Here's today's look at some of the top stories on markets and politics in Europe:
Merkel ties spy scandal to trade talks
Speaking to the Bundestag, German Chancellor Angela Merkel tied a EU-U.S. free trade deal to the outcome of the National Security Agency spying scandal. "The relationship with the U.S. and the negotiation of a transatlantic free trade agreement are currently, without doubt, being put to the test by the accusations that have been aired against the U.S. about the gathering of millions of bits of data," Merkel said. She also asked the U.S. for a "clarification" of the NSA's operations in Europe. That did not sound like much of an ultimatum: Merkel is not calling off the trade talks or threatening any specific unfriendly moves against the U.S. As her political rivals on the left accuse her of cowardice, Merkel and her government are content to wage a polite war of words on America, discussing the spying scandal as "accusations" and rebutting U.S. attacks on Germany's trade surplus.
Prokhorov acquires potash leader Uralkali
Russia's 10th richest man, Mikhail Prokhorov, agreed to buy 21.75 percent of the world's biggest potash producer, Uralkali, from Suleiman Kerimov, Russia's 20th richest man. The deal values the company at $20 billion. Kerimov's minority partners will also exit the company, selling their 11.8 percent to Dmitri Mazepin, not yet on the list of billionaires. The deal is essentially political: The Russian government has been watching it closely because relations with neighbor and ally Belarus hinge on the outcome. Under Kerimov, Uralkali broke a cartel agreement with state-owned Belaruskali, unleashing a global price war and prompting Belarus dictator Alexander Lukashenko to have Uralkali chief executive Vladislav Baumgertner arrested for "abuse of power." He is still under house arrest in the Belarus capital, Minsk. Prokhorov is expected to make a new deal with Belaruskali. If that happens, Baumgertner will come home and global potash prices will start rising.
Pioneer says markets underestimate European political risk
Giordano Lombardo, chief investment officer of the Pioneer asset management group, says financial markets are pricing European assets too optimistically in view of the political risk caused by the rising popularity of euro-skeptic parties. "While it's not likely, it is possible that a major anti-euro party gets a major victory in a European country," Lombardo said. "This is not priced in." The investor's warning came just as Italian Prime Minister Enrico Letta predicted that the next European Parliament, to be elected in 2014, will be the most "anti-European parliament" in its history. Letta thinks Germany can help fix the problem by "sharing its growth." Lombardo's perspective is different: Short French government debt, he says. It could be a hedge against the political risk. French bond yields are too low, anyway, given the country's governance problems and lack of economic growth.
Forex probe focuses on traders' accounts
The U.K.'s Financial Conduct Authority is studying a new aspect of the suspected manipulation of foreign exchange "fixes", or rate snapshots taken several times a day for contract settlement purposes. The FCA has asked several banks to see if their traders used undeclared personal accounts. That means the scope of the investigation, which now involves more than 15 banks on three continents, has widened to include insider dealing. Before, the authorities were simply looking for signs of collusion among traders. The forex scandal has the potential to turn even sleazier than the infamous Libor case. If bank employees are caught using private accounts undeclared to their employers to trade ahead of client orders, there will be heavy fines, criminal charges and another tightening of the screws for bankers. Meanwhile, The Financial Stability Board said last week that "shadow banking" now accounts for 24 percent of global financial assets. As banks are discredited and ever more tightly regulated, money slips into the shadow where there are no scandals because scrutiny is not so intense.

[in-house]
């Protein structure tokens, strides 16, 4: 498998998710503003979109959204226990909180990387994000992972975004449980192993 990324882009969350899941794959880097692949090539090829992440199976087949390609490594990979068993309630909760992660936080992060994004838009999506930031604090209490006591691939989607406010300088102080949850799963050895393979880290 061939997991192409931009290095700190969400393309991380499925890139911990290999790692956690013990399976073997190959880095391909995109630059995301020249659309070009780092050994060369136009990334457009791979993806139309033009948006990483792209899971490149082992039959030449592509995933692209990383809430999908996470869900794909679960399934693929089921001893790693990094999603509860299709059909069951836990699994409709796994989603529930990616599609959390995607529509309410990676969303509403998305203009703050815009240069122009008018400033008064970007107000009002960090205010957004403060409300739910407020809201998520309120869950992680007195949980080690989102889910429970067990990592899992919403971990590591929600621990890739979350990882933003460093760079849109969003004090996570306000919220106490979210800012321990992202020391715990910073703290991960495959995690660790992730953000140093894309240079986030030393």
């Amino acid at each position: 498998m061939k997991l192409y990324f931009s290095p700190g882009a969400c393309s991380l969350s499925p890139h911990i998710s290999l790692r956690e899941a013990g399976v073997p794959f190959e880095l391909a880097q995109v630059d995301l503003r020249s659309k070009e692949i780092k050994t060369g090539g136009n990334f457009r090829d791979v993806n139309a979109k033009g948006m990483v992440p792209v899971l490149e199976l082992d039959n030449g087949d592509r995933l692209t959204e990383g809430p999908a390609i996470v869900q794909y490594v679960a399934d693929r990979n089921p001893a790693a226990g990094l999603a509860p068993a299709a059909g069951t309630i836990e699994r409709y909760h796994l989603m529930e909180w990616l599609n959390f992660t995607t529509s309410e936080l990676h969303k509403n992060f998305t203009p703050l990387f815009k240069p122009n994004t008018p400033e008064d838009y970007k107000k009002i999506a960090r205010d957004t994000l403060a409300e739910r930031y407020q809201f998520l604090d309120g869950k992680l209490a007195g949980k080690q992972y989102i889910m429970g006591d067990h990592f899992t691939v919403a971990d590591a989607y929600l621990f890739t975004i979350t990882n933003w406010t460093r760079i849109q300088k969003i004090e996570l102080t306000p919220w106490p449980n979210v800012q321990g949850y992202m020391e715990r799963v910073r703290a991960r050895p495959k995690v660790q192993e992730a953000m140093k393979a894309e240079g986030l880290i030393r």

Watchmakers scramble to buy Swiss parts producers
In recent months, luxury watchmakers such as Hermes, Moet Hennessy Louis Vuitton LVMH and Cie. Financiere Richemont, have all acquired Swiss watch parts manufacturers. They are concerned they may soon find it difficult to qualify for the coveted Swiss Made label, which requires that 60 percent of a watch's value be produced in Switzerland. The reason is that Swatch, the world's biggest maker of watch parts, has received permission from Swiss competition authorities to stop selling watch movements to competitors by 2020. The average movement costs $133 and accounts for 6 percent of the average wholesale price of a Swiss watch. Swatch is generally phasing out component sales, apparently hoping to drive smaller manufacturers out of the market, so watchmakers who still want to command exorbitant "Swiss Made" prices must source parts elsewhere. One of the world's most conservative industries is clearly more concerned about breaches in its quaint supply chain than about the advent of wearable computers, and with good reason. Electronics manufacturers, even Apple, have no idea how to sell luxury at an absurd multiple of the production cost, an art Swiss watchmakers have perfected.
(Leonid Bershidsky can be reached at email@example.com).